"So, naturalists observe, a flea has smaller fleas that on him prey; and these have smaller still to bite ’em; and so proceed ad infinitum."
- Jonathan Swift

August 3, 2015

Hymenoepimecis argyraphaga

Those who have been reading this blog for a while realise that August is the month when I featured some guest posts written by students from my Evolutionary Parasitology  (ZOOL329/529) class.  One of the assessment I set for the students is for them to summarise a paper that they have read, and write it in the manner of a blog post. The best blog posts from the class are selected for re-posting (with their permission) here on the Parasite of the Day blog. I am pleased to be presenting these posts from the ZOOL329/529 class of 2015. To kick things off, here's a post by Alison Cash on a paper published in 2001 about a parasitoid that uses its spider host to weave a tangled web.

Left: The usual web constructed by a Plesiometa argyra. Right: A web constructed under Hypmenoepimecis' influence
Photo from this paper.
The parasitoid wasp Hymenoepimecis argyraphaga can be considered to be pretty unremarkable at first glance. However, the life history of this killer insect contains more drama and intrigue than an episode of Game of Thrones - maybe with just a little less incest. This wasp is found in the tropical forests of Costa Rica. Here, when an expectant mother wasp is prepared to lay her solitary egg, she seeks out one particular species of orb-weaver spider - Plesiometa argyra.

This spider is known for its elaborate web-spinning abilities, with which it uses to capture its prey. Each day, it meticulously recreates its skilled masterpieces and for this talent H. argyraphaga targets it with the burden of raising its life-sucking young. The larva of this wasp not only makes a meal of the spider, it also turns the unfortunate arachnid into its personal slave via mind control - using it to create a perfect haven to pupate.

When the female wasp locates a P. argyra, it temporarily paralyses its victim with a sting before it glues an egg on the spider and leaving. After 10-15 minutes, the spider wakes out of its stupor, and resume life as normal, apparently unaware of its new and sinister backpack. The egg soon hatches and the larva anchors itself to its spider host, riding it triumphantly for the next two weeks, all while feeding on the spider's blood (call hemolymph) from small holes it has punctured in the host's abdomen.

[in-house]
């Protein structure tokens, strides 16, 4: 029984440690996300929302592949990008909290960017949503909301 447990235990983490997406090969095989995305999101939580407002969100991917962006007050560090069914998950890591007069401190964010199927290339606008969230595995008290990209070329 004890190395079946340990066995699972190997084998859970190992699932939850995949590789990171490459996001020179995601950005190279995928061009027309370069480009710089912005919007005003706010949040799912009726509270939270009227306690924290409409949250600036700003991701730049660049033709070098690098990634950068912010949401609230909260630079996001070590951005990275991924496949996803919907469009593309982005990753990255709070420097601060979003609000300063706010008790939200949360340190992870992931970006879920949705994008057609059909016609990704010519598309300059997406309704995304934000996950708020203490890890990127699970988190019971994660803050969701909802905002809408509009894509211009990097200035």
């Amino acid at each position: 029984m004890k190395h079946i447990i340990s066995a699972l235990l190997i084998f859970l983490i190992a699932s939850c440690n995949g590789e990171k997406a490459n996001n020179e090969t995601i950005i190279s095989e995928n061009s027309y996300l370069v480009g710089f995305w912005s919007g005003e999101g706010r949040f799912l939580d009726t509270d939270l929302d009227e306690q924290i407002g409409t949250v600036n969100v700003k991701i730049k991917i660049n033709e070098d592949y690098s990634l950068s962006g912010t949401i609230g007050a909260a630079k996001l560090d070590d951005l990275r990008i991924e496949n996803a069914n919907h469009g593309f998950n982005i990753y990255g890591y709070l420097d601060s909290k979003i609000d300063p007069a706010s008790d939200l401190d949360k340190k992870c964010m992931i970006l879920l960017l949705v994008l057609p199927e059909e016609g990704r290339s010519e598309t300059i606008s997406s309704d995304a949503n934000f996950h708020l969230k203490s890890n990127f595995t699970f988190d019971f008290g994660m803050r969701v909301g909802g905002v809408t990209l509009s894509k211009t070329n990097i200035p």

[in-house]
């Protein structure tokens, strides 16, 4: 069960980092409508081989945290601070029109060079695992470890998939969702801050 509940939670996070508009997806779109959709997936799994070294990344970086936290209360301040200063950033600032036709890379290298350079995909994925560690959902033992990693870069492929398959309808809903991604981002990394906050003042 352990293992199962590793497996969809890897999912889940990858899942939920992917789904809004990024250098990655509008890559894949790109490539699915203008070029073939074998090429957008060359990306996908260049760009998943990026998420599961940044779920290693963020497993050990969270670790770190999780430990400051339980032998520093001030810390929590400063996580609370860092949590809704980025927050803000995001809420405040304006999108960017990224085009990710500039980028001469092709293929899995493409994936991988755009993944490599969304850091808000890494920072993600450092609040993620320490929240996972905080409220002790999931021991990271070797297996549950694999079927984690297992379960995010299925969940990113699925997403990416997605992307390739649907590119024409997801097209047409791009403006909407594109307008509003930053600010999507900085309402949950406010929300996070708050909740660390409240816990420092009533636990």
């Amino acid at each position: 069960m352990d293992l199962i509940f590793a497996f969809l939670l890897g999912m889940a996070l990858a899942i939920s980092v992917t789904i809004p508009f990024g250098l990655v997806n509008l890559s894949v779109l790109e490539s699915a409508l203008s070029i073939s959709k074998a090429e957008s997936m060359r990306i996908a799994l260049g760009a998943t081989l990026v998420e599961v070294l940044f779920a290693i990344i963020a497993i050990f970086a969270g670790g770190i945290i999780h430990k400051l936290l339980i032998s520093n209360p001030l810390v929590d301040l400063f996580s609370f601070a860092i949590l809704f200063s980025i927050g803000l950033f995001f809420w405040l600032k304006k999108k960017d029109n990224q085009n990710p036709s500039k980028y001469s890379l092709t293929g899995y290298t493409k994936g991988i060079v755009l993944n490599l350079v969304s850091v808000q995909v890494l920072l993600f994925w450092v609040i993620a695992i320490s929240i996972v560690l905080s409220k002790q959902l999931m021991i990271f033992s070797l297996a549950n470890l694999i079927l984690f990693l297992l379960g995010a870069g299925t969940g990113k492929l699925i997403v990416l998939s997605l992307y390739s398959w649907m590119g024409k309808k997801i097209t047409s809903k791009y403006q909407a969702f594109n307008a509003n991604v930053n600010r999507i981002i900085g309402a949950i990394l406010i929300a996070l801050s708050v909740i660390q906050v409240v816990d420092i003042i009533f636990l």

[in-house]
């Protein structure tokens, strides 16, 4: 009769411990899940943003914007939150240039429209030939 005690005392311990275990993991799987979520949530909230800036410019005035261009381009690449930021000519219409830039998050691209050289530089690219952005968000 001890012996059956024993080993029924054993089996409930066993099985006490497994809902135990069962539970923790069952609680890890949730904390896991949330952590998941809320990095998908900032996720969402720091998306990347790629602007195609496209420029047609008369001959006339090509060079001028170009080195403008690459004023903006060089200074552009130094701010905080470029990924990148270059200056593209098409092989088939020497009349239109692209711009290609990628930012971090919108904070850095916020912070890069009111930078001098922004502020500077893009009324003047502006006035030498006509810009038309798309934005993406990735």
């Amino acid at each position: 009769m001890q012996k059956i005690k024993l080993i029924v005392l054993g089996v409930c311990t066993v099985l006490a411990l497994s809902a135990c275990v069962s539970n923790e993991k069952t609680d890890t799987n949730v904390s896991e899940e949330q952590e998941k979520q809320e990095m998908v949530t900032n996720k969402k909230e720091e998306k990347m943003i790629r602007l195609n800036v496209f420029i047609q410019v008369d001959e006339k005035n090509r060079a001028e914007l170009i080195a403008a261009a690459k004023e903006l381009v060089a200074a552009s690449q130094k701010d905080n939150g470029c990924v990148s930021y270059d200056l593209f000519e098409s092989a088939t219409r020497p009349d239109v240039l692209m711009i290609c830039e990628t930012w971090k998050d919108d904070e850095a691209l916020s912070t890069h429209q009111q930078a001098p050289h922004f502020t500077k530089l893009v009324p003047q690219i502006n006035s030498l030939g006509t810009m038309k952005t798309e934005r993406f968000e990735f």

Once the larva has matured and is ready to begin its transformation into an adult wasp, the relationship becomes more menacing. The larva injects the spider with a cocktail of chemicals that alters its web-weaving behaviour. Under this influence, the spider custom-build a unique reinforced web, fit to encase the wasp larva in its a cocoon while it metamorphoses. Once the spider had completed this highly altered web, the spider moves to the center of the web where it remains somewhat dazed. The wasp larva then dismount from its naive eight-legged steed, then kills it and suck the corpse dry for its last supper as a larva. It then weaves a cocoon which nestles securely in the middle of the web, suspended away from potential threats. After ten days, the adult emerges to begin the grisly cycle once again.

What sets this wasp apart from many other parasitoids is that it modify the host's behaviour, via an injected chemical cocktail, in such a specific and detail manner. Instead of weaving the usual intricate five-step web, P. argyra is reduced to repeated the first two step of web construction. The scientist who conducted this study observed that by blocking the ability to construct the multi-step web, the result was a "custom-built" structure which is more durable and less likely to be damaged by falling debris. Even when the larva is removed from the spider before it is able to kill its host, the webs made by the previously parasitised spiders are still malformed for the following few days, but eventually return to normal, which suggest that the behavioural change is induced by a chemical rather than just physical interference by the parasitoid larva.

By chemically inducing this altered host behaviour, H. argyraphaga ensures that it will successfully raise another generation of spider-enslaving wasps.

William G. Eberhard. (2001). Under the influence: Webs and building behavior of Plesiometa argyra (araneae, tetragnathidae) when parasitized by Hymenoepimecis argyraphaga (hymenoptera, ichneumonidae). Journal of Arachnology, 29(3), 354-366.

This post was written by Alison Cash

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